The Framers were principally concerned with providing a check on the President. The other officers were added to the impeachment clause in the final days of the Convention as a last-minute afterthought and were accepted without debate. During earlier discussion of the impeachment clause, George Mason of Virginia—more responsible than any other statesman for the Bill of Rights—spoke of impeachment as a necessary weapon to deal with “attempts to subvert the Constitution.”19 The words seem to fit the revelations being generated by Watergate. When Senator Ervin, who has seen them, says the domestic espionage plans in the as yet unpublished Dean documents display “the same mentality employed by the Gestapo in Nazi Germany,”20 the words Colonel Mason used are not too strong to be applied today.

Much fresh material for an exploration of the impeachment process and its history is provided by Raoul Berger and Michael Les Benedict. Benedict offers a new view of the politics in Andrew Johnson’s trials, the only impeachment of a President. Berger’s book brings together a fascinating collection of his law review articles on the tantalizing legal problems involved in impeachment. Both books began long before Watergate as recondite studies into long forgotten questions, but they come off the press as urgent and controversial, though neither foresaw, or could have foreseen, how rapidly unexpected developments like the burglary of Watergate would make impeachment a live issue again.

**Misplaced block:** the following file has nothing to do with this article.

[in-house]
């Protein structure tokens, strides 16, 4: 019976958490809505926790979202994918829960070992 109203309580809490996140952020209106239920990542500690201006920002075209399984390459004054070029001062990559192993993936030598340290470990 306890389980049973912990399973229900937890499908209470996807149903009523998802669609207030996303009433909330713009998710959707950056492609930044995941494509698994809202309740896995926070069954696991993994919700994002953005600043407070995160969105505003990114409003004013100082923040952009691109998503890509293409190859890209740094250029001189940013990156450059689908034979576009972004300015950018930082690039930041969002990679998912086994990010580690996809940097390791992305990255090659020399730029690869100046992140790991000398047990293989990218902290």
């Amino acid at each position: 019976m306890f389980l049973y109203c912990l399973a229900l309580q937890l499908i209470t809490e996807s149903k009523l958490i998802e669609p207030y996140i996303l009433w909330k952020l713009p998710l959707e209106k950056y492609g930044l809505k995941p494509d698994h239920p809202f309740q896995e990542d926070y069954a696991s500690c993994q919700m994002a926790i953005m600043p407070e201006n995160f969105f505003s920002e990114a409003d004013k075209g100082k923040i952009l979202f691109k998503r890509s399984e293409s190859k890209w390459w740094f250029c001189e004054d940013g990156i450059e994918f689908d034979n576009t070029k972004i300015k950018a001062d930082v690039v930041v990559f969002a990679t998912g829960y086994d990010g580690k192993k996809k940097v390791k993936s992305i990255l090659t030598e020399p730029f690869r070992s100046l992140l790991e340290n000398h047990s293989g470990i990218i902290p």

1. 10

    The letters may be found in Randall’s Life of Jefferson (New York, 1858), vol. 3, pp. 210-212.

  2. 11

    Ibid., p. 211.

  3. 12

    The memorandum may be found at pp. 551-566 of Hearings by the Subcommittee on Separation of Powers, of the Senate Judiciary Committee, 92nd Congress, 1st Session, on Executive Privilege: The Withholding of Information by the Executive, and S1125, July 27 to August 5, 1971, over which Senator Ervin presided.

  4. 13

    The preliminary results of his researches—drawn upon here—were published in “Executive Privilege v. Congressional Inquiry,” UCLA Law Review, vol. 12, No. 5, August, 1965. The memo is quoted on pp. 1109-1110.

  5. 14

    Ibid., pp. 1107-1108. The italics seem to be Berger’s.

  6. 15

    Ibid., p. 1108.

  7. 16

    Beveridge’s surmise in his biography of Marshall, vol. 3, p. 522, based on a reference in a letter by Jefferson to the prosecutor.

  8. 17

    This, the most elusive fact amid all the complexities which bedevilled me in preparing this article, I finally pinned down on p. 520, vol. 3 of Beveridge’s Marshall. Beveridge gives as his authority David Robertson (Trials of Aaron Burr, vol. 2, pp. 513-514), the reporter who covered Burr’s trials and who published his account in 1808. I was unable to locate a copy.

  9. 18

    Beveridge’s Marshall, vol. 3, p. 522.

  10. 19

    In Madison’s “Notes” in Documents Illustrative of the Formation of the Union (Government Printing Office, 1927), p. 691.

  11. 20

    Washington Post, June 1, p. 1, in an interview the Senator gave in Winston-Salem, North Carolina.